[Edu-sig] Future of CP4E after CNRI?

Kirby Urner pdx4d@teleport.com
Thu, 13 Jul 2000 10:31:58 -0700

>Obviously, you also appreciate some more details where they
>are available and would also be happy if such nasty little
>questions as mine would help people to stand firmly behind 
>their announced openness. Glad to hear that! ;-)

I have no problem with your questions, which I thought 
were constructive.  I would only consider it whining if
it got to the point where people are finger-pointing 
and saying "who killed CP4E", as we clearly have all 
the tools in hand to move CP4E forward in one shape 
or another.  If not in the shape originally envisioned,
oh well, such is life.

Re case sensitivity, I personally have no interest in
a non case-sensitive version for learners, would consider
that a patronizing and condescending approach, as if the
complexity we teach in ordinary language somehow goes
out the door when it comes to computers (all kids learn
upper/lower case just to be competent in their native
language -- non-alphabetic languages excepted of course).

What I'd like to see is better integration of math 
teaching with computer science, ala 'Concrete Math' by
Knuth et al, but at a more 'Sesame Street' level.  This
would mean aquainting kids with ASCII early, in 
combination with base 2 arithmetic and permutations/
combinations of 1s and 0s more generally.  Once you 
feel in your bones that 'A' and 'a' are paired with
two entirely different bytes (or unicode wydes), then
it's less of a problem to allow case sensitivity in
your code (note:  I use Xbase a lot, which is NOT case 
sensitive -- I'm not saying all languages _should_ be 
one way or the other, just that once you've made a 
design decision at this primitive level, it's sort of 
wasteful to backtrack and try to please everyone).  If 
people ask for a non-case-sensitive Python, I think 
they should be told "no, sorry, not in the cards".  
Again, that's just my personal view.

Likewise with IDLE -- it's a great little tool, and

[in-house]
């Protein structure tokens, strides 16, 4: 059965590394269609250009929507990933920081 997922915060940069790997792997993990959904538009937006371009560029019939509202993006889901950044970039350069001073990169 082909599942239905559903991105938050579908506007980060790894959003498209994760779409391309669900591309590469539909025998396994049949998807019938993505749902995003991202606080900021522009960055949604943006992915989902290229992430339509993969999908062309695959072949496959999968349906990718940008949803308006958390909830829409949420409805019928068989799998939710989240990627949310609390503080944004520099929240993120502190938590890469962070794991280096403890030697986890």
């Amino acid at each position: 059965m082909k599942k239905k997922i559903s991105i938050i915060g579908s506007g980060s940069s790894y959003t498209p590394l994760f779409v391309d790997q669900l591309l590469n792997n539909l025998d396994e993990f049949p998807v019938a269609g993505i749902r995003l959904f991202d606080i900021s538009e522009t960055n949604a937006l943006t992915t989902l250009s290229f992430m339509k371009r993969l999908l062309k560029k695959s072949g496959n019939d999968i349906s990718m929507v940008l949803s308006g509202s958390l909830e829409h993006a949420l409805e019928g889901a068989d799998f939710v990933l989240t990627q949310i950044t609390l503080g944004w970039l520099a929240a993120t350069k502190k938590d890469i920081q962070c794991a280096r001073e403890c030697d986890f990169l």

pretty stable.  Color-coding of key words is very standard 
in high end editing environments for all languages, as 
is some kind of run-time debugger (which is useful for
teaching, showing how variables are changing as the 
interpreter steps through code).  It's not a "dumbing 
down for kids" or a "toy" feature in any way.  I'd like 
IDLE to stay lean and not start doing feature bloat with 
the idea of compensating for naive users with no prior 
experience.  I prefer Linux aesthetics to the hand-
holding Microsoft approach (even though I am in Windows
more of the time these days), with talking paper-clips 
and the like.  We don't want Python to turn into some 
kind of bloated "Bob".

In sum, I personally don't think "computer programming
for everybody" means stuffing an already working environment 
with a lot of "dumbing down" bells and whistles so that 
people just don't have to retrain their reflexes in favor 
of case sensitivity or whatever.  There _will_ be a learning 

In my reality, Python is an asset, a tool, pure and simple.
I don't need it to improve or "get better" for my own
purposes.  What I'm focussing on, when it comes to change
and improvement, is not Python, but the whole overly
compartmented and fragmented approach to 'numeracy', 
which insufficiently integrates threads, is a hodge-podge
of holdovers from previous eras.  I'd rather debate why
we're still using TIs and graphing calculators instead 
of full-fledged computers, and why math teachers-in-training
are given so little programming as part of the mix (because
that's "computer science" -- some other discipline entirely
we're supposed to think (but I'm not buying)).

In sum, there's nothing wrong with Python, and the roadblocks
to CP4E has little if anything to do with deficiencies in
the Python language, and everything to do with an obsolete
curriculum that deserves to be overhauled in a hurry, 
before another generation is sacrificed to the gods of 
tunnel vision.